Jimmy Silva

  • Jimmy Silva
  • Remnants of the Empty Set (PopLlama Products) 1986 
  • Jimmy Silva and the Empty Set
  • Fly Like a Dog (PopLlama Products) 1987 
  • Jimmy Silva and the Goats
  • Heidi (East Side Digital) 1991 
  • Jimmy Silva's Goat 5
  • Near the end of the Harvest (PopLlama Products) 1995 

Seattle singer/songwriter Jimmy Silva’s death at the age of 42, two days before Christmas 1994, deprived the pop underground of one of its finest unheralded tunesmiths, one whose wryly inventive, offhandedly insightful lyrics were brilliantly balanced by jangly, hook-intensive melodies. After a stint in Vietnam, Silva played around the Bay Area with his band the Empty Set in the early ’70s, but it wasn’t until the next decade that he was discovered and embraced by indie-pop fans.

Remnants of the Empty Set, with guest appearances by Smithereens drummer Dennis Diken and Beau Brummels singer Sal Valentino, salvages some swell songs from the defunct band’s repertoire, with the warm-voiced Silva sharing lead vocals with a variety of pals. Fly Like a Dog continues in a similar vein, with the addition of kindred spirits the Young Fresh Fellows to the cast.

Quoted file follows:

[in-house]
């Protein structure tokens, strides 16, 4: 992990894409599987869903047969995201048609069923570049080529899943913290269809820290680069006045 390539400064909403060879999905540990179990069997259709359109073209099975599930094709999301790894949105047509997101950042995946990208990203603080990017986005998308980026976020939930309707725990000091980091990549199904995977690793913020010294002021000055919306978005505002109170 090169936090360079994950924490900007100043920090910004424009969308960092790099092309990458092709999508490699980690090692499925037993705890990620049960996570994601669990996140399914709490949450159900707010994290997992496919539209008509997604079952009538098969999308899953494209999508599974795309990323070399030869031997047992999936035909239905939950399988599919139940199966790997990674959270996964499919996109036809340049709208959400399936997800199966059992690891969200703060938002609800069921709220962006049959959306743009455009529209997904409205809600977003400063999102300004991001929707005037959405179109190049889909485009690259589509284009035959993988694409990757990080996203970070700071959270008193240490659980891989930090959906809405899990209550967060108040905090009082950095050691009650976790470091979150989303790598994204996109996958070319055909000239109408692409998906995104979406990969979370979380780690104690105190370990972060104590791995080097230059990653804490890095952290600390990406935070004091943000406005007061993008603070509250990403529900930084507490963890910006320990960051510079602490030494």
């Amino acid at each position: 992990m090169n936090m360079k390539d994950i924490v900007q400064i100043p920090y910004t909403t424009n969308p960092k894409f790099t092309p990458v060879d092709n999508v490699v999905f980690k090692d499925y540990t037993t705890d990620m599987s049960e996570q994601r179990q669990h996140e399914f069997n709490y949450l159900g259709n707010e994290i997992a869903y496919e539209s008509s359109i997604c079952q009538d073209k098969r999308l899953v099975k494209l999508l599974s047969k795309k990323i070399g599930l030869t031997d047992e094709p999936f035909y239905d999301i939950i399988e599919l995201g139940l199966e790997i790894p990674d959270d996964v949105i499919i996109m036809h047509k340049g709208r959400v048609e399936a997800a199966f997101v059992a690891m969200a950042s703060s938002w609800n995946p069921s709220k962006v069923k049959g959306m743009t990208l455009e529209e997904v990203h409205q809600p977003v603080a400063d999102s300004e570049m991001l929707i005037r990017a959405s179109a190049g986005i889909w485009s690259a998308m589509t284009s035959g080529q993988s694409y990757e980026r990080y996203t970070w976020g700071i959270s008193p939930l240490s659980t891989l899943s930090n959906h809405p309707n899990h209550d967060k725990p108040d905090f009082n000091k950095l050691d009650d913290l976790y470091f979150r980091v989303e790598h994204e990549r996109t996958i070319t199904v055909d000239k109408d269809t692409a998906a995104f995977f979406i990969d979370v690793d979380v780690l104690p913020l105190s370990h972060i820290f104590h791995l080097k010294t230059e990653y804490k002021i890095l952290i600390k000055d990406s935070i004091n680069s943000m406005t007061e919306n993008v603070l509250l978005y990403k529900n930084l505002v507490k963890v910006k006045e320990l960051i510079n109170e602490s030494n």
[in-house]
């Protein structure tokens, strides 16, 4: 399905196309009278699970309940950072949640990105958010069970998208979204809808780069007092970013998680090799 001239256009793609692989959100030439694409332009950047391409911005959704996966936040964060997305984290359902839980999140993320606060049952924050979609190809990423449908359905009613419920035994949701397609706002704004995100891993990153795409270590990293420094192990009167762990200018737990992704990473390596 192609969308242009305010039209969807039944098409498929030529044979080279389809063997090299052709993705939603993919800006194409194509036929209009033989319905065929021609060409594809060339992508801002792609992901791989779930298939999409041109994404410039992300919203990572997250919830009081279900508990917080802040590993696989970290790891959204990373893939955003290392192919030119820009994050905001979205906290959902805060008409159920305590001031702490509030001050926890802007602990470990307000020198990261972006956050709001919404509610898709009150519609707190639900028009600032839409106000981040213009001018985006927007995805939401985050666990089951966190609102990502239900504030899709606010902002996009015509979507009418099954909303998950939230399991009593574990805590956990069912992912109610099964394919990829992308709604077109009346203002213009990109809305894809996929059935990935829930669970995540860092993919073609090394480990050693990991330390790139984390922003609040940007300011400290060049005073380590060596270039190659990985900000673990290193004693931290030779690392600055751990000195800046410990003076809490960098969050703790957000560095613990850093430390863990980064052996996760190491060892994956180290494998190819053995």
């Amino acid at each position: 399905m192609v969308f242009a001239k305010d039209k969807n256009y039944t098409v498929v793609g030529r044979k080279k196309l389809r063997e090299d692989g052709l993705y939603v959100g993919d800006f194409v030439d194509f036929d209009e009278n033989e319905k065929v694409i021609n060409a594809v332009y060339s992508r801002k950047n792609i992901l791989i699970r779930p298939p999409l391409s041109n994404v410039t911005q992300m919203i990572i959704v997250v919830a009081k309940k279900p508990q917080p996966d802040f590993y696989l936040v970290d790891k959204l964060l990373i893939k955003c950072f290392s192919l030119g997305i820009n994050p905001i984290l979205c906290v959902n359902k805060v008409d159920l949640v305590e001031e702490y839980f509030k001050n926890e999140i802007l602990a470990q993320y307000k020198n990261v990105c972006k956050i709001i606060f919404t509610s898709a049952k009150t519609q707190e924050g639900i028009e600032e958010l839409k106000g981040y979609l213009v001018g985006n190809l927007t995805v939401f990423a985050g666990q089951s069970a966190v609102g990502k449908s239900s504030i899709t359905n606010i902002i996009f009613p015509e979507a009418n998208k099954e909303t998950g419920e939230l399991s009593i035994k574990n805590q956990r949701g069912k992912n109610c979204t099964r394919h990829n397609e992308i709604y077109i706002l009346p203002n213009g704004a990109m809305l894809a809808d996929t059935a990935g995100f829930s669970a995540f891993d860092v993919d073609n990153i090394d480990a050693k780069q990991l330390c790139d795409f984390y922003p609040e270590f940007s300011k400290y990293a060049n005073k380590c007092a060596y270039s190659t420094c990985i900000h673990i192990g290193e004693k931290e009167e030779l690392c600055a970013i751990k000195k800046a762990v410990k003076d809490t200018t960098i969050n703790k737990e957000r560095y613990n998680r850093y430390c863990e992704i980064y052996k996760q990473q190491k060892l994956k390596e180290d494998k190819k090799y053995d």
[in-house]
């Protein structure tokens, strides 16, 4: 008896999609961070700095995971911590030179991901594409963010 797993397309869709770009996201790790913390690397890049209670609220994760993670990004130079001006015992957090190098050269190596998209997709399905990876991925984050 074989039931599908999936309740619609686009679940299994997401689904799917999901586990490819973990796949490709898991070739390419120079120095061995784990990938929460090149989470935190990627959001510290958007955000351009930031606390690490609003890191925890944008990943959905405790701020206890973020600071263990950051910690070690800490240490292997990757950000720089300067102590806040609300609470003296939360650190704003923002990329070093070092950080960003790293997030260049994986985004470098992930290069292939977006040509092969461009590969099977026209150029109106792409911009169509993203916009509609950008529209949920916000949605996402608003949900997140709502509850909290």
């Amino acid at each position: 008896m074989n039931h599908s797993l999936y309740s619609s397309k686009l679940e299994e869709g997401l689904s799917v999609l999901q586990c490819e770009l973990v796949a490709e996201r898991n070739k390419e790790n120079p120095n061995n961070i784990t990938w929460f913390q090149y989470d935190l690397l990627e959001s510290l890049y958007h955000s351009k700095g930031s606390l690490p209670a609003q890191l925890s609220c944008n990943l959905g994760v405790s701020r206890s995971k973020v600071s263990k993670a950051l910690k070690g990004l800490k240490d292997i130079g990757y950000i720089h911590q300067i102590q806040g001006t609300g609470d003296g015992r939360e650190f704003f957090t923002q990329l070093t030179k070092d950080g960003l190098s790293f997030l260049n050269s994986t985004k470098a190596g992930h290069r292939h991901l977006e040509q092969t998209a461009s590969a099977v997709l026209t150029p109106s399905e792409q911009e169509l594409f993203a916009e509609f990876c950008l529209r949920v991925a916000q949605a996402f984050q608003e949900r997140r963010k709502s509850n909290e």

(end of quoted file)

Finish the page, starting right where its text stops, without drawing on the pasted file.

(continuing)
The consistently wonderful Heidi marks Silva once and for all as a master of his craft. His remarkable gifts are showcased on poignant, lovingly rendered songs like “Tin Whistle and a Wooden Drum,” “From Every Doorway” and “What Makes It Hard to Be Kind?,” sung by the Fellows’ Scott McCaughey. (The album’s other guest vocalists are Ken Stringfellow of the Posies and PopLlama boss Conrad Uno.) The CD adds the contents of Remnants plus two previously unreleased outtakes of similar vintage.

The posthumously released Near the End of the Harvest is a moving memorial to Silva’s talents, with a harder roots-rock sound than its power-poppy predecessors as well as a darker, foreboding lyrical edge manifested in songs like “Longshoreman’s Hall,” “Christmas Is Holy” and “Tell It to the Raven.” Silva’s vocals are warmer and more expressive than ever, making it all the more curious when he surrenders the leads to his bandmates on five of the album’s fourteen songs. Whoever’s singing, though, it’s a marvelous album, as well as a bittersweet epitaph for an underappreciated artist.

[Scott Schinder]

See also: Young Fresh Fellows